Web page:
Cold Medicine (1713)

Recipe for cold medicine from a collection of household recipes, miscellaneous entries, 1713 | See full image and item metadata

This unspecified author documented her cousin Margaret Browbridge's treatment for her daughter's illness in a collection of miscellaneous household recipes, accompanying those for food and drink, fabric and hair dyes, soap, perfume, additional herbal pharmacy, and pest control. While Browbridge's use of sack wine follows standard panacea preparation protocol, her application of saffron and cochineal would have held weight both as informed medical treatments as well as a display of her economic status.

In 1713, saffron's market value eclipsed that of other luxury spices like pepper, cinnamon, cloves, and nutmeg, while wealthy English households paid immense amounts of money to obtain cochineal, a brilliant red dye associated by indigenous peoples of North, Central, and South America for both quotidian and sacred purposes as early as the second century BC. Spanish merchants profited enormously off forced indigenous labor as intermediaries in this trade between European markets. Europe's cochineal craze only faded with the invention of artificial red dye in the mid-1800s, but the socioeconomic and geographic scars the centuries-long trade inflicted on the indigenous peoples of the Americas remains today.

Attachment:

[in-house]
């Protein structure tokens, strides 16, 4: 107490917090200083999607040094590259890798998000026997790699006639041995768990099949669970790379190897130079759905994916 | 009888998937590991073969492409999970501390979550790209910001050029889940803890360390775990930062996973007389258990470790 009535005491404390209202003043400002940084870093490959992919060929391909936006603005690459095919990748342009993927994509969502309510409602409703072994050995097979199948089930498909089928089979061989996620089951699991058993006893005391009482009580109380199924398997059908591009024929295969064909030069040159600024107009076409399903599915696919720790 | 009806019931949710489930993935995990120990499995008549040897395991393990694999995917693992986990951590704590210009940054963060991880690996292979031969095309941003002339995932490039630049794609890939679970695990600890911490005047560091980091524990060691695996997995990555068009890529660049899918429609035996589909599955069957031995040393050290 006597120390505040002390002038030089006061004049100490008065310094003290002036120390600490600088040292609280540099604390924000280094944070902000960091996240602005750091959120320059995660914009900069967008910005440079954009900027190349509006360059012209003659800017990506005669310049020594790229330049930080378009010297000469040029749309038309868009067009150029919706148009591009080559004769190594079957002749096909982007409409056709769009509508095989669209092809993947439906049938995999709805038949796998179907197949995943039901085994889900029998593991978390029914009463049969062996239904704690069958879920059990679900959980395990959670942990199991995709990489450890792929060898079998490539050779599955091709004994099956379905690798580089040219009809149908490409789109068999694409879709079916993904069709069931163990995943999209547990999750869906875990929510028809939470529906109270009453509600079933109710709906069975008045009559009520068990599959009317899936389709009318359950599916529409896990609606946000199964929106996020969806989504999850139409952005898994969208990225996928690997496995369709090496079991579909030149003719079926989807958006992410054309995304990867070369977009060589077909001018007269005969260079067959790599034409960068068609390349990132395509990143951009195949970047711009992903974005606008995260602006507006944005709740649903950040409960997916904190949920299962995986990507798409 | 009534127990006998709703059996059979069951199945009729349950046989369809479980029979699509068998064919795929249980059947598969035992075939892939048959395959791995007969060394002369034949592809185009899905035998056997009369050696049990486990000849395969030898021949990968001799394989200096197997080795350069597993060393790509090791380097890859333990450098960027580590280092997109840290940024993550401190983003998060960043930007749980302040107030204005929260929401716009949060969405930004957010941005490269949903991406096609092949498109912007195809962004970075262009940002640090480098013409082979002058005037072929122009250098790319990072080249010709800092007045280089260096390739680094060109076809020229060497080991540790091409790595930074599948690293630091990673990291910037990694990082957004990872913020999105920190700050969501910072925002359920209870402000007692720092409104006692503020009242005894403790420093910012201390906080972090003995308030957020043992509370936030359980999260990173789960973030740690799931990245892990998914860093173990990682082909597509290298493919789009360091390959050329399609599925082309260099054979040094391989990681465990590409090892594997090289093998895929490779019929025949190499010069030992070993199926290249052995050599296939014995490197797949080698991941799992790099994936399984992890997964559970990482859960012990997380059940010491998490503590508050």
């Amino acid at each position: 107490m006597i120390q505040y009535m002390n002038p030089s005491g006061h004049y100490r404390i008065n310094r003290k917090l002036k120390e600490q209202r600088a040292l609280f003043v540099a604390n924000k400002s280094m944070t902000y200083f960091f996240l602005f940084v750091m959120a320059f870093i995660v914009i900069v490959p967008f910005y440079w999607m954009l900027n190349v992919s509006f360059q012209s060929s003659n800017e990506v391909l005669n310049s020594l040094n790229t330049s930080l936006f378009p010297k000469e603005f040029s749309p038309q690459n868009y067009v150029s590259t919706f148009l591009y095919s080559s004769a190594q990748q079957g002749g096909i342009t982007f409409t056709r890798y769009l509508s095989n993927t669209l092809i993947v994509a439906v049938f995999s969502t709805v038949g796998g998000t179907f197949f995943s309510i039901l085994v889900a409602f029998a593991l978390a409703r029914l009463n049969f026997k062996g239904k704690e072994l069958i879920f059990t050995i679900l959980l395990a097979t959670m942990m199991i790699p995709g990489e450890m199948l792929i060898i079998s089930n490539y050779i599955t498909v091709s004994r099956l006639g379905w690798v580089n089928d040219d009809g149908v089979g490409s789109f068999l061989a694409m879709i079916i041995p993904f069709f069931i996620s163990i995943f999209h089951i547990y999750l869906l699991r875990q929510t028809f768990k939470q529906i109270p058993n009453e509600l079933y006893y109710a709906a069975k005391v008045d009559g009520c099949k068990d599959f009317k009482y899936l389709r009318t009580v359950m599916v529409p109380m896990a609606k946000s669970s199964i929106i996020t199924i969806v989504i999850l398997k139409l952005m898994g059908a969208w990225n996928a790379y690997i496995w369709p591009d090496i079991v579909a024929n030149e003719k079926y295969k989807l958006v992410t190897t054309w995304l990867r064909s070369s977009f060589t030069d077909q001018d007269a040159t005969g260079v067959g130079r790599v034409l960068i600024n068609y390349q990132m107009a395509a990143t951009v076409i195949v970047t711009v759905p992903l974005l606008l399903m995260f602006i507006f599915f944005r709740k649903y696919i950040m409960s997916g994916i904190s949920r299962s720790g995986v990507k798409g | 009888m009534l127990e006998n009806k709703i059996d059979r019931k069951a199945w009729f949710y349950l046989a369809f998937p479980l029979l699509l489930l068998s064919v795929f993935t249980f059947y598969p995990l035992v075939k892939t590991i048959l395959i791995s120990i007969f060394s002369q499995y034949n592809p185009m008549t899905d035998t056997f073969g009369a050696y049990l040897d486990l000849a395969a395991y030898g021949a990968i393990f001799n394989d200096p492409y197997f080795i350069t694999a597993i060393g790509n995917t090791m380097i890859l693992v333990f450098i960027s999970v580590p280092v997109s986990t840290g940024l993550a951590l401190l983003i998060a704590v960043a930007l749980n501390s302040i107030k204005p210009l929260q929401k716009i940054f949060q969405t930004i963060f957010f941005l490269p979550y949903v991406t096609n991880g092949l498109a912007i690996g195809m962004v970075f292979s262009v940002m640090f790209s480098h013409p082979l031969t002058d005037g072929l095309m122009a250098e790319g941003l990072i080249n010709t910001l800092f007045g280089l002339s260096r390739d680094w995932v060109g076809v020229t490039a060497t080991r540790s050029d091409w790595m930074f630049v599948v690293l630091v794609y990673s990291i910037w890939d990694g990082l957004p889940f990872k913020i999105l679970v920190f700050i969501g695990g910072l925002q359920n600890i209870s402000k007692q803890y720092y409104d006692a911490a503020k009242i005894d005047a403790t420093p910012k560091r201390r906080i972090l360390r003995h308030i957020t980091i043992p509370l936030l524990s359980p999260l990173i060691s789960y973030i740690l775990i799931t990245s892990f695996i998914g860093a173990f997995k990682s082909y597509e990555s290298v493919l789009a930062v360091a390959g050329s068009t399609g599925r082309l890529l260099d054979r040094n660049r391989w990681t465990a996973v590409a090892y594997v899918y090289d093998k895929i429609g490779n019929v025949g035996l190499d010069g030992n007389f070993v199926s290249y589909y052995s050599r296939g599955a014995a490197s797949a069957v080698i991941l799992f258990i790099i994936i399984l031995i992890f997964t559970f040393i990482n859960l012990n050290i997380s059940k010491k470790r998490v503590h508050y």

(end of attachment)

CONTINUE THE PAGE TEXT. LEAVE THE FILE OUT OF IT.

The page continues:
For more insight into the saffron trade, see April Fulton, The Secret History of the World's Priciest Spice, National Geographic (3 May 2017); Andy Baraghani, What Is Saffron, the World's Most Legendary Spice? Bon Appetit (5 February 2018).

For more on indigenous networks of cochineal trade and Europe's cochineal craze, see Cochineal in Pre-Columbian Mexican and Peruvian Textiles in Cochineal: A Bright Red Dye; Carlos Marichal Salinas, Mexican Cochineal, Local Technologies and the Rise of Global Trade from the Sixteenth to the Nineteenth Centuries (2017); Amy Butler Greenfield, The Bug That Had the World Seeing Red, Smithsonian Magazine (29 December 2016); F.L.C. Baranyovitz, Cochineal carmine: an ancient dye with a modern role, Endeavor vol. 2 iss. 2 (1978).

Take a quart of the best Canary a drahm of the best Saffron & a drahm of coochaneel to be infus'd in the Wine and drink a glass once or twice a day both of them to be gross powdered.
1 qt canary [a fortified white wine imported from Spain, similar to port]
1 dram saffron
1 dram of cochineal
Powder the saffron and cochineal and infuse them in the wine. Drink a glass once or twice a day as needed.